By Gary S. Vasilash
Here’s something that you probably don’t know about Bob Boniface, director of Global Buick Design, even if you know Bob Boniface.
He began his career. . .working at a mutual fund in Boston after receiving his undergraduate degree. . .in psychology and economics.
Boniface did go to the College of Creative Studies in Detroit and while there was hired as an intern to work at Chrysler which led to a job offer from then-head of Chrysler Design, Tom Gale.
Boniface was to work at Chrysler for 12 years, during which time he worked on a variety of projects including the second-generation Dodge Intrepid, the Dodge Intrepid ESX (a diesel hybrid with wheel motors), the Stow ‘n Go seating for the minivans, the 300C, and the Jeep Liberty.
In 2004 Boniface moved across town to General Motors. The first thing he worked on was the GM Sequel—a fuel cell-powered vehicle. Then the gen-five Camaro.
Boniface says, on this edition of “Autoline After Hours,” that he was, in effect, employee #1 on the Chevrolet Volt.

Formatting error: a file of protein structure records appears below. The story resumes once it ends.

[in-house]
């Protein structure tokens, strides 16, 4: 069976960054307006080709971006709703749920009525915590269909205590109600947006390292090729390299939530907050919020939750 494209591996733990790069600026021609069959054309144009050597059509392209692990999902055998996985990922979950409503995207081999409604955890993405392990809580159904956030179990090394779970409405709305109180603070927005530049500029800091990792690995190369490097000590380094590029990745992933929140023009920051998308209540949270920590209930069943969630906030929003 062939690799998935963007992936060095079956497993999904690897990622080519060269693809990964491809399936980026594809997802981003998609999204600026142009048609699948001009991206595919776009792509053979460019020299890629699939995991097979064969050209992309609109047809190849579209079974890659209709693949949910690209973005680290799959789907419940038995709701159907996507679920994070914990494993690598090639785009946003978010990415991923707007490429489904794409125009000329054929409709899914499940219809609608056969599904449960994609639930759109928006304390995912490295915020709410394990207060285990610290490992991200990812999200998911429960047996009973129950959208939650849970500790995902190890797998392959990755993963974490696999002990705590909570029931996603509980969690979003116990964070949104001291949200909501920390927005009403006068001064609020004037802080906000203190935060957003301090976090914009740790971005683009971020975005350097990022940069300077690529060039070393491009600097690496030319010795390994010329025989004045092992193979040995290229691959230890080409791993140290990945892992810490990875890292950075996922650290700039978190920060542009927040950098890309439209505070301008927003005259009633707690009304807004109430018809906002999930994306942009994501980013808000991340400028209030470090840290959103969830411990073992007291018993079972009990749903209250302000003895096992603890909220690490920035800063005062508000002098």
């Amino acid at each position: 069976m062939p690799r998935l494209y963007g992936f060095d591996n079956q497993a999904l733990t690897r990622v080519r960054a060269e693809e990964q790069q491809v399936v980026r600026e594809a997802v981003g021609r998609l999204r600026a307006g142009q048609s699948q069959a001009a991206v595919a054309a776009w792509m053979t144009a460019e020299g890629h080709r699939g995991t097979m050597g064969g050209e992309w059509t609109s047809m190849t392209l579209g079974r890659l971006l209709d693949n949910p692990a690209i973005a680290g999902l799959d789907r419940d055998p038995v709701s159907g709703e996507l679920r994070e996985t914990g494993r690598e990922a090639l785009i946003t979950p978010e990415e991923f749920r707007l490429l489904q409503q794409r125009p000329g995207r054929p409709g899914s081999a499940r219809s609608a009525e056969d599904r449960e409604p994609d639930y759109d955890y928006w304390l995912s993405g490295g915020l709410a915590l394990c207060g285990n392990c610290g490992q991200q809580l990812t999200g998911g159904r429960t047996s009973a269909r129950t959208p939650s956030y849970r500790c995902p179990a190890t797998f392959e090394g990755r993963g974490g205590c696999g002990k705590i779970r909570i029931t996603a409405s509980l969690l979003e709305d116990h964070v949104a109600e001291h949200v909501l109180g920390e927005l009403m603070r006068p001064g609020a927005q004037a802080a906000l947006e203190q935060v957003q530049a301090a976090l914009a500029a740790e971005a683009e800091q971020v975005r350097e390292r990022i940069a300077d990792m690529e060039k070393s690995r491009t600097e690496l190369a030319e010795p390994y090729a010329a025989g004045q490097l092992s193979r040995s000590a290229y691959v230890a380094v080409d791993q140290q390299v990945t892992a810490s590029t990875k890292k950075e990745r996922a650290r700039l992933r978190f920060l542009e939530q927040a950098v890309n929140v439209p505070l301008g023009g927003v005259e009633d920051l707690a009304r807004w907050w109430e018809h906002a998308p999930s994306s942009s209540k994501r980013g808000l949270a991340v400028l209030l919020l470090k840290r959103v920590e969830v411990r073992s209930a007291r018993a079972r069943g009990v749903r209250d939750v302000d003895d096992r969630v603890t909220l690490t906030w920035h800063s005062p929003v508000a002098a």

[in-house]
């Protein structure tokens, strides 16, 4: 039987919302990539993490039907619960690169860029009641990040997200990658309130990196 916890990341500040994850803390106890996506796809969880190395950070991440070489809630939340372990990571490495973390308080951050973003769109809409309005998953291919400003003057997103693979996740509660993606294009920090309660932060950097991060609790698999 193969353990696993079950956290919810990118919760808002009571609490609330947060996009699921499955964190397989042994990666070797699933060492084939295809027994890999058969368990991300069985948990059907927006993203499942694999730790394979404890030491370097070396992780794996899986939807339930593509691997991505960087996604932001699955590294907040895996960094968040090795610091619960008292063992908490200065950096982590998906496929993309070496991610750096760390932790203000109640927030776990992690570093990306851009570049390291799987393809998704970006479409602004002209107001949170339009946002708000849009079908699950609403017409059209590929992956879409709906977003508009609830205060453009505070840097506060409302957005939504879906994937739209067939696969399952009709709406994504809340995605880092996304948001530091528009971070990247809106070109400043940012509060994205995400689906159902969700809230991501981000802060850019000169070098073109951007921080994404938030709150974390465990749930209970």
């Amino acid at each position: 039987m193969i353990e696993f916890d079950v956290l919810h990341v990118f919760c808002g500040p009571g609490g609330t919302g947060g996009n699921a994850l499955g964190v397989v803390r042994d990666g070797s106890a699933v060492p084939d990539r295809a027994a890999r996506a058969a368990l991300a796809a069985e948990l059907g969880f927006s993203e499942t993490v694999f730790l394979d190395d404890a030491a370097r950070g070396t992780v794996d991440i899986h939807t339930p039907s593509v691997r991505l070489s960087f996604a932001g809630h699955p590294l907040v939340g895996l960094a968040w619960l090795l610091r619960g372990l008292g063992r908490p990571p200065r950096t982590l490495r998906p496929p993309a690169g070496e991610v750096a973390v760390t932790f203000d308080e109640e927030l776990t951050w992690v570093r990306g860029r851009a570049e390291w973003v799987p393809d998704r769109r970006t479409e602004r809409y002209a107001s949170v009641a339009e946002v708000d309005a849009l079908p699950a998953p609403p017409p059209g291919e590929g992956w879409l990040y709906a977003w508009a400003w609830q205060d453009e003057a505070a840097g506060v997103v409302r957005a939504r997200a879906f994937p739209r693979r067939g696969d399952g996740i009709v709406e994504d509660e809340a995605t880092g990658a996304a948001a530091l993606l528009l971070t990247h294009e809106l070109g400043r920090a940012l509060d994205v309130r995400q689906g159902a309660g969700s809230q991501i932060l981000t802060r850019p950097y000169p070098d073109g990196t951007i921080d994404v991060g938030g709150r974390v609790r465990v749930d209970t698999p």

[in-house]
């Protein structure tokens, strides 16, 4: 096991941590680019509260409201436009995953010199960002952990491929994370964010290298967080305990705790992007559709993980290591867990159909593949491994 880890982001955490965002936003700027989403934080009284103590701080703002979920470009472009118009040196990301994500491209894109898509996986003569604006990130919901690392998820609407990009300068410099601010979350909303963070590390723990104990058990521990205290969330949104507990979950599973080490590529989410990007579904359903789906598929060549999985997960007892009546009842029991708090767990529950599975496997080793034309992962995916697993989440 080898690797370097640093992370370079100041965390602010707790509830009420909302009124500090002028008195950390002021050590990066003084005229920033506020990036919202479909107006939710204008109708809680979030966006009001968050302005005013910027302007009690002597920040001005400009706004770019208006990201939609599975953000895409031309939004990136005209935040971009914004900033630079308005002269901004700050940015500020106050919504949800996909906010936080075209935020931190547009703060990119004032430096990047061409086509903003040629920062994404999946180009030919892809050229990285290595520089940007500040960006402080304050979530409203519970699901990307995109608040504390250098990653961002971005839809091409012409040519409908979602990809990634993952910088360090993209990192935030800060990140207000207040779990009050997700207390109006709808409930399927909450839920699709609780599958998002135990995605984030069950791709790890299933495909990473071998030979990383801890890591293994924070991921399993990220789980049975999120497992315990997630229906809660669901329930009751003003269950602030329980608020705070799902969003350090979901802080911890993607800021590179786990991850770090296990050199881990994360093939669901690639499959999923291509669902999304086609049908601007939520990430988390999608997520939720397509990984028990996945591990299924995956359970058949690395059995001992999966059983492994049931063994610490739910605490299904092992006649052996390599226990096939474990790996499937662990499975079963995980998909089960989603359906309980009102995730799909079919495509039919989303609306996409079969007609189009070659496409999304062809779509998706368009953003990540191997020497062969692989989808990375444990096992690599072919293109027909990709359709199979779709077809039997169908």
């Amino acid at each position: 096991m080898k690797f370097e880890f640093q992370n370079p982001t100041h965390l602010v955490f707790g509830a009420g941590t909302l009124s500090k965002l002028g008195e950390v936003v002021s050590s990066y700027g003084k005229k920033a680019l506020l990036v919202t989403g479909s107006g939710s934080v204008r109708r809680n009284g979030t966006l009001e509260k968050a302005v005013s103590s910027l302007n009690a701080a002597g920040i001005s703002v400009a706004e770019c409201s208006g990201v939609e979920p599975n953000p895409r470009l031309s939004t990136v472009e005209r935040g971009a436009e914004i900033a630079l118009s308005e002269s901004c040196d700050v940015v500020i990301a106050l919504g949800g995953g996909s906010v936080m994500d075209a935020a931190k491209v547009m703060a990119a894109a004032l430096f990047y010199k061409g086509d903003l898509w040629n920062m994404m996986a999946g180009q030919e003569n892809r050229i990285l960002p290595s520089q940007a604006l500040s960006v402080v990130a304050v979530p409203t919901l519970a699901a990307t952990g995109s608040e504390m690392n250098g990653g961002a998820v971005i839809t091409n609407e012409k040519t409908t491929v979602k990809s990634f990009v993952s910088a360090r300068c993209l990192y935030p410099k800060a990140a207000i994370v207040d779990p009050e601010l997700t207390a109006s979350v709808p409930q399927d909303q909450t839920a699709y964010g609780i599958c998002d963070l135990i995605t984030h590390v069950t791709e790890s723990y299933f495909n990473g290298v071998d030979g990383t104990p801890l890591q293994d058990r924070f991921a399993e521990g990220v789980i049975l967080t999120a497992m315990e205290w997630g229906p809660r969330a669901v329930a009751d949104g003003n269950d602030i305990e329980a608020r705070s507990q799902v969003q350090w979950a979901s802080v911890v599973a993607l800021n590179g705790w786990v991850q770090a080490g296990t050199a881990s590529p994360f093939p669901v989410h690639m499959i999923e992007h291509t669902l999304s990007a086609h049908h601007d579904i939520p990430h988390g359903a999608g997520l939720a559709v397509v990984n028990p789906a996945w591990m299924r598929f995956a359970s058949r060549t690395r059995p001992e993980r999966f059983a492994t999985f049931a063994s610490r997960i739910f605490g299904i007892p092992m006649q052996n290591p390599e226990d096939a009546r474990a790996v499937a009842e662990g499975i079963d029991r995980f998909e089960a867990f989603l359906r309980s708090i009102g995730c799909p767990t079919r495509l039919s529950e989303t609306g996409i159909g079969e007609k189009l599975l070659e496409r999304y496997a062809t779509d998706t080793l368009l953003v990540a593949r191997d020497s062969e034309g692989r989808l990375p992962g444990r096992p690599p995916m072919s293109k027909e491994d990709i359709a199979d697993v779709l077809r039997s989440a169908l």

Then he moved to Cadillac for six years. He worked on XT4, XT5, CTS, CT6 and. . .he says the best part was working on the V-Series, the CTS-V and the ATS-V. (He says one of the engaging parts of the V programs was the level of commitment across all the functions involved: by having everyone working toward making something special, the results is–something special.)
Boniface moved to Buick in 2016 and has worked on vehicles including the Enclave and the Envision.
He points out that a lot of his work involves overseeing the studios in Korea and China. The China market is huge for Buick—roughly four times that of the U.S. market, so that part of the world is important. He notes that a lot of developments in the interior space are occurring in that part of the world, and interiors are part of his portfolio.
But then there’s the Wildcat EV Concept.
Realize that Buick arguably gave rise to the whole notion of the concept vehicle with the 1938 Buick Y-Job. The brand has had a number of vehicles with striking designs since then, such as the Wildcat I and II of the 1950s to the Velite in 2004 to the Avenir in 2016.
Back in 2018 Boniface says that they went to work on developing not so much a new vehicle as a new design language. But that exercise gave rise to the Wildcat EV Concept, a 2+2 coupe that is an expression of the electric future of Buick and that expression includes a new face—although being new, it also includes a nod to the brand’s design paste (e.g., high lamps, body-mounted badge).
Again: it is the language that they created and the vehicles to come will be spelled with those words.
If you have any interest in automotive design over the past 30 years, then this edition of “Autoline After Hours” is must viewing.
And you can see it here.